The job interview has always been a crucial part of the hiring process. But in today’s intensely competitive labor market, it couldn’t be more key. For every open position, expect to find an army of qualified, and even overqualified, candidates starving for work in a country with 9% unemployment. If you’re lucky enough to make it to the interview stage, you’ll need to be at your best to seal the deal. You can’t just rely on your resume. “Absolutely, the interview is more important than ever,” says Shawn Boyer, founder and CEO of snagajob.com, a site geared towards hourly workers. “They are harder and harder to come by. You need to do your best to differentiate.”
No pressure, right? But if you’re looking for work, or have an interview lined up soon, there’s no need to panic. Here are some things to keep in mind:
Research, research, research. Your online footprint is out there, for all to see – hello, beer-chugging Facebook picture. Similarly, these days it’s easier to find a wealth of information about the company you want to work for. So be an online sponge. Read blogs where the company, or industry it competes in, is a focus. Check out that company history timeline on its website, and become a fan of its Facebook page. Know the background of the executives you’re going to meet with, and be prepared to talk about the company’s successes. “Companies are not as forgiving as they were in the past,” says Lenroy Jones, associate director of the University of Kentucky’s James W. Stuckert Career Center. “They always wanted candidates to know about their businesses, but understood, for example, that college kids might have extracurricular activities that kept them too busy. Now, they don’t hope that you are knowledgeable. They expect you to be.” (More business stories on TIME.com: The 25 Best Financial Blogs)
Ask questions. Since you’ll be entering the interview with so much knowledge about Company X, you should be curious to soak up even more. So when the interviewer offers you a chance to ask questions about the company or the specific position, never pass. “I just got out of an interview where the candidate did not have any questions, and said that they were all answered during the interview,” says Boyer. “That’s a lame answer, not just to me, but to a lot of employers.” Remember, in an era of enhanced competition, a little slip-up like failing to ask good questions could cost you the job.
Stay away from Facebook friendship. During the interview, you feel like you’ve really connected with Viv, your potential new boss. You really want the job. You’ve got a good vibe. You’re feeling so good, you’re just going to go right ahead and “friend” her on Facebook. No!!!! You’ve crossed a line. It’s fine to follow her on Twitter. All of her musings there are open to the public, and she’ll probably be psyched that you’re interested. Definitely do that. But Facebook friendship is more awkward. Viv now has to decide whether she wants to let you into her online circle. You don’t want to appear high-maintenance before being offered the position. “Things that are annoying in person are annoying online,” says Charles Purdy, senior editor and career expert at Monster.com. “You can follow somebody’s career in the newspapers. But don’t ask him to invite you to his birthday party.”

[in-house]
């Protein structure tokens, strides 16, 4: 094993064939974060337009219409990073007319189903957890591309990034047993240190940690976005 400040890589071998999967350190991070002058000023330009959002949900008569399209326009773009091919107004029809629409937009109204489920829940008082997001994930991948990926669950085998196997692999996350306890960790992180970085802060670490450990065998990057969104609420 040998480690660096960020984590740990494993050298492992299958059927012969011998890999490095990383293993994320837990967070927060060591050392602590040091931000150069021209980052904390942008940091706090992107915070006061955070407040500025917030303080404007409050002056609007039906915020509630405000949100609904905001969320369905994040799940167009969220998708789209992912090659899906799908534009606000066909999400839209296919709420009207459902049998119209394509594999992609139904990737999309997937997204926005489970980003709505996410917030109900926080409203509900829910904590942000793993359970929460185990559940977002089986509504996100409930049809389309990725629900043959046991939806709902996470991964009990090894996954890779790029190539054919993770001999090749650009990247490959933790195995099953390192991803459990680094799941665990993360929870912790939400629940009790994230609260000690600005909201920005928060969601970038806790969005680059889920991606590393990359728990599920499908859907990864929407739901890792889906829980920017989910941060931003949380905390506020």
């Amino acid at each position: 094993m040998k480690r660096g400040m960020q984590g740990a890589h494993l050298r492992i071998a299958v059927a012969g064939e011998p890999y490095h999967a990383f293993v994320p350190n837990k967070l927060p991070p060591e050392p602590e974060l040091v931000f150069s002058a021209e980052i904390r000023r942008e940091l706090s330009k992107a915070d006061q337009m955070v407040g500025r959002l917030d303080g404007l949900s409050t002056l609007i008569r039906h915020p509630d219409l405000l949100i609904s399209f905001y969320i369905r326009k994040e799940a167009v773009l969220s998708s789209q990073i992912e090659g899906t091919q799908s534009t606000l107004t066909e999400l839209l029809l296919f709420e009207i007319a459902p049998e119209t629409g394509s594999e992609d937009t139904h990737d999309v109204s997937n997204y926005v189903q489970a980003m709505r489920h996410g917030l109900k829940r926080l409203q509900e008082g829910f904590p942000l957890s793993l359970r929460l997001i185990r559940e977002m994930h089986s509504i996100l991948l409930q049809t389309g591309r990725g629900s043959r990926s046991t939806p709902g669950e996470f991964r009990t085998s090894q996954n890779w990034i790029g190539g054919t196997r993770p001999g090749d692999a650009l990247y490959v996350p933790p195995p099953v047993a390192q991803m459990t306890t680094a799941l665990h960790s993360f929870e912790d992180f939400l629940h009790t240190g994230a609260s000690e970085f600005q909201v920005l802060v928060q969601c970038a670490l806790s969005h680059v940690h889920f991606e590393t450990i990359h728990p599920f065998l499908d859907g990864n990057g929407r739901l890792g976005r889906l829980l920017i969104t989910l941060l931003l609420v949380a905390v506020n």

As for those gaps in your resume … Don’t fret about them. Employers understand that it’s been a brutal market, and that you may have spent significant time without work. “You’re not the only one in that boat,” says Michelle Dollarhide, senior talent acquisition partner for Waggener Edstrom Worldwide, a public relations firm. Be able to explain your situation in two or three tight bullet points: my entire division lost jobs in a layoff, demand for the product dried up in the recession, etc. “Don’t ramble on, making excuses, and talking bad about your prior employer,” says Boyer. And discuss what you’ve been doing to keep your skills fresh, and your mind active, during unemployment. Community work, for example, tells a good story. Says Boyer: “Employers want to see that you’ve done something other than sitting at home watching Dr. Phil.”
(Specials: Jobs: Some light at the end of the tunnel.)
Overdress – even online. Yes, more workplaces are business-casual these days. That should not give you license to dress down in an interview. “Always, always wear at least a coat and tie, and preferably a suit,” says Boyer. “Most people know that, but I’ve heard plenty of stories to the contrary.” This rule also applies to digital interviews. More companies are using Skype and other video-chat technologies to talk to potential employees. “Look professional, even from the waist-down,” says Purdy. Hey, what if the phone starts ringing incessantly, and you’re forced to stand up? “And please,” says Purdy, “take the dog out of the room.”
Be a closer. First impressions are always important. But last words stick too. With job competition as tight as it is, every second of the interview counts. “Close it out,” says Dollarhide. “Ask about the next step in the process. Show that enthusiasm until the end.” And send those follow-up notes, either through email or an old-school, hand-written letter.
Your future is riding on it.
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